Canadian Cancer Society report shows Canadian cancer death rate down

09 May 2012

Winnipeg, Manitoba -

Progress in the fight against cancer has saved nearly 100,000 Canadians over the last 20 years as the rate of people killed by the disease continues to decline.

However, the 2012 Canadian Cancer Statistics report shows that there is still a great deal of work to be done. The report, released by the Canadian Cancer Society in collaboration with the Public Health Agency of Canada and Statistics Canada shows that cancer continues to be the leading cause of death in Canada.

The investments that Canadians have made in the cancer fight are paying off,” said Will Cooke, Tobacco Advocacy Coordinator with the Canadian Cancer Society’s Manitoba Division. “Investments in research, better screening and treatments and Manitobans making healthier choices – including giving up cigarette smoking – have saved the lives of more than 3,000 Manitobans.

However, with 6,100 families expected to face a cancer diagnosis this year we cannot be complacent. We need to continue to fight.”

The 2012 report shows the death rate has declined in the four major cancers – lung, colorectal, breast and prostate – that account for nearly 60% of all cancer diagnoses. . Between 1988 and 2007, overall death rates dropped by 21% in men and 9% in women. 

A smaller decline in the women’s death rate is due to the increase in lung cancer deaths among women over the same timeframe. This increase is thought to be due primarily to the fact that women’s smoking rates did not begin to decline until the 1980s, whereas smoking rates among men began to decline in the 1960s. It takes about 20 to 30 years before decreases in population-wide smoking prevalence translate into declines in lung cancer incidence and death rates.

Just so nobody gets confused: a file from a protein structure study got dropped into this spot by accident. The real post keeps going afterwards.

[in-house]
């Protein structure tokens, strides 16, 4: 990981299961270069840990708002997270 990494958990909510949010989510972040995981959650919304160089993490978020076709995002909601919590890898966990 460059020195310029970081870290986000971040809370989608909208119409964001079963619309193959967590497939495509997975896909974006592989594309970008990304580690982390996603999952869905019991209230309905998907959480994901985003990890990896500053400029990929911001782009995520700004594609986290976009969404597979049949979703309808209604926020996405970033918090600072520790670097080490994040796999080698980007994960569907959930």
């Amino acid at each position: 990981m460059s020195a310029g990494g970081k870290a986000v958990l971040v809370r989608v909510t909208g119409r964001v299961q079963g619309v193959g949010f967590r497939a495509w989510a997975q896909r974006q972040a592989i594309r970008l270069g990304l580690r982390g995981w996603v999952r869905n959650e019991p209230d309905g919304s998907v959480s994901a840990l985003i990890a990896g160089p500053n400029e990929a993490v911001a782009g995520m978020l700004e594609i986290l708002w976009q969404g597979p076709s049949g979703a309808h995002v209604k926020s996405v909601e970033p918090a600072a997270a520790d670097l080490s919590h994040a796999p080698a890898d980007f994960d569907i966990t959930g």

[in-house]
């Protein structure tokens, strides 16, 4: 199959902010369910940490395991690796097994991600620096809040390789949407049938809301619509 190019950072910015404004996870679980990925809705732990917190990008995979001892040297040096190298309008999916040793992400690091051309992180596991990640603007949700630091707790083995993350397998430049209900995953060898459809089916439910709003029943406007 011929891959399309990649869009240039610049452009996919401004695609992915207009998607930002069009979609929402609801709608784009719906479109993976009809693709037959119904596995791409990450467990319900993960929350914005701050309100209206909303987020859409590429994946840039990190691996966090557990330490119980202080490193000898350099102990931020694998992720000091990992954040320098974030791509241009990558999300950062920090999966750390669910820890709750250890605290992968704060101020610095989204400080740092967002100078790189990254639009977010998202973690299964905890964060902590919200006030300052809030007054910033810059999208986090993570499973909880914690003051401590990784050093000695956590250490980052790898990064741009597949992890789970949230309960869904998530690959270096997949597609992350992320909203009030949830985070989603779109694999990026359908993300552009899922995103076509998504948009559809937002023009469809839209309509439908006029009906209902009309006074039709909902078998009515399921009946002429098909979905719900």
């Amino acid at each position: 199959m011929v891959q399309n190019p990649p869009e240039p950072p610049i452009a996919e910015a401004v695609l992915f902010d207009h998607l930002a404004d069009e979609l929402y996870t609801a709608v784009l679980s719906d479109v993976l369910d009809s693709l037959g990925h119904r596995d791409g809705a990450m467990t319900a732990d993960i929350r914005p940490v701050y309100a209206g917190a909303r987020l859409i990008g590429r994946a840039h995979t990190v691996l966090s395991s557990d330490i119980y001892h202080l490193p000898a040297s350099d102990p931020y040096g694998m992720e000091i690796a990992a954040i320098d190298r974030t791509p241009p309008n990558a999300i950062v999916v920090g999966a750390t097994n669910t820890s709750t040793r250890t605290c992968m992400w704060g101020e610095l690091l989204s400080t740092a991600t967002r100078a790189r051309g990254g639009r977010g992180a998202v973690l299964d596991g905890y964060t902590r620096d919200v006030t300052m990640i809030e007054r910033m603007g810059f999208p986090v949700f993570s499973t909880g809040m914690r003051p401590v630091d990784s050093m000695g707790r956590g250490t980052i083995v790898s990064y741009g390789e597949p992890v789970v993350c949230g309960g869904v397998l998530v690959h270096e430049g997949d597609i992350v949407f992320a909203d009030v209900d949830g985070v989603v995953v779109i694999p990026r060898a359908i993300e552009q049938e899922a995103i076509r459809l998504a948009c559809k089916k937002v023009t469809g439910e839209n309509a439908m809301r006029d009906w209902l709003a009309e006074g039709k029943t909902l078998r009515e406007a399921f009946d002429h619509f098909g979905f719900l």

Tobacco use, along with unhealthy diet, physical inactivity, excess body weight, alcohol consumption, over-exposure to the sun and exposure to environmental and workplace carcinogens account for a substantial number of cancer diagnoses and deaths each year.

About half of cancers can be prevented,” said Cooke.  “Even greater gains can be made in reducing cancer rates if more is done to help Canadians embrace healthy lifestyles and if governments do more to create policies that encourage people to make these changes.

The Cancer Society is committed to cancer prevention and helping Manitobans make healthy choices that can reduce their cancer risk.  The Society is working to introduce new changes and policies that encourage healthy lifestyles.”

Tobacco control and lung cancer

The decline in smoking rates among men is a significant reason for the overall drop in the death rate for men. The lung cancer death rate for men dropped by 30% between 1988 and 2007. Among Canadian males aged 15 and up, smoking has declined from a high of 61% in 1965 to 20% in 2010.  In Manitoba, the smoking rate currently sits at 21% for men and women.

Victor Morello is one of the lucky ones who survived cancer due to smoking.  “When I used to smoke, everyone was smoking,” says Morello, a volunteer driver for the Canadian Cancer Society’s Transportation Service.  “I made a promise to myself that if I beat my cancer, I would help others, and that’s why I help to provide rides for cancer patients to and from their treatments.  If you are smoking, it’s never too late to quit, and if you don’t smoke – don’t start!”

Among women, however, the lung cancer death rate has not dropped yet, although it has now stabilized. This is because smoking among women peaked later than among men and saw substantial declines beginning only in the 1980s.

In 1965, 38% of Canadian women smoked, compared to 14% of Canadian women who smoked in 2010.